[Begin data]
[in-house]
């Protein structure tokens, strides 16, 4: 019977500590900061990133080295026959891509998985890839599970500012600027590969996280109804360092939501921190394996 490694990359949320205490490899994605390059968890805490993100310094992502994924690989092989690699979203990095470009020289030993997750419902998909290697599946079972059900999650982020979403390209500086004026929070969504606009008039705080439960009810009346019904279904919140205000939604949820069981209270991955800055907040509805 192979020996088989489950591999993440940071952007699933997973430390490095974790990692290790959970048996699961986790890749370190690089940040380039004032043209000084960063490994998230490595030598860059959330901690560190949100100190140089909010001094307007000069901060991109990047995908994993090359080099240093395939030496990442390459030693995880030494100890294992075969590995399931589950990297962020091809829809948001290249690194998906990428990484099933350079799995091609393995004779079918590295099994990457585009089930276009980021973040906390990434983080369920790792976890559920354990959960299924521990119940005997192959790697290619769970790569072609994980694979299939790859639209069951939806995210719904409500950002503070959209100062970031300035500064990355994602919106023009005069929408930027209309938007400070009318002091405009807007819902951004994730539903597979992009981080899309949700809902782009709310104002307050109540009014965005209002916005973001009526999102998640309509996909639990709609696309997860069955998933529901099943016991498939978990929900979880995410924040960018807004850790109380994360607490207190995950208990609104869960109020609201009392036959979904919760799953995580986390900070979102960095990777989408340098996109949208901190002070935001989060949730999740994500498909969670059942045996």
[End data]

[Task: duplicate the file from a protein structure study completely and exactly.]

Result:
[in-house]
């Protein structure tokens, strides 16, 4: 019977500590900061990133080295026959891509998985890839599970500012600027590969996280109804360092939501921190394996 490694990359949320205490490899994605390059968890805490993100310094992502994924690989092989690699979203990095470009020289030993997750419902998909290697599946079972059900999650982020979403390209500086004026929070969504606009008039705080439960009810009346019904279904919140205000939604949820069981209270991955800055907040509805 192979020996088989489950591999993440940071952007699933997973430390490095974790990692290790959970048996699961986790890749370190690089940040380039004032043209000084960063490994998230490595030598860059959330901690560190949100100190140089909010001094307007000069901060991109990047995908994993090359080099240093395939030496990442390459030693995880030494100890294992075969590995399931589950990297962020091809829809948001290249690194998906990428990484099933350079799995091609393995004779079918590295099994990457585009089930276009980021973040906390990434983080369920790792976890559920354990959960299924521990119940005997192959790697290619769970790569072609994980694979299939790859639209069951939806995210719904409500950002503070959209100062970031300035500064990355994602919106023009005069929408930027209309938007400070009318002091405009807007819902951004994730539903597979992009981080899309949700809902782009709310104002307050109540009014965005209002916005973001009526999102998640309509996909639990709609696309997860069955998933529901099943016991498939978990929900979880995410924040960018807004850790109380994360607490207190995950208990609104869960109020609201009392036959979904919760799953995580986390900070979102960095990777989408340098996109949208901190002070935001989060949730999740994500498909969670059942045996």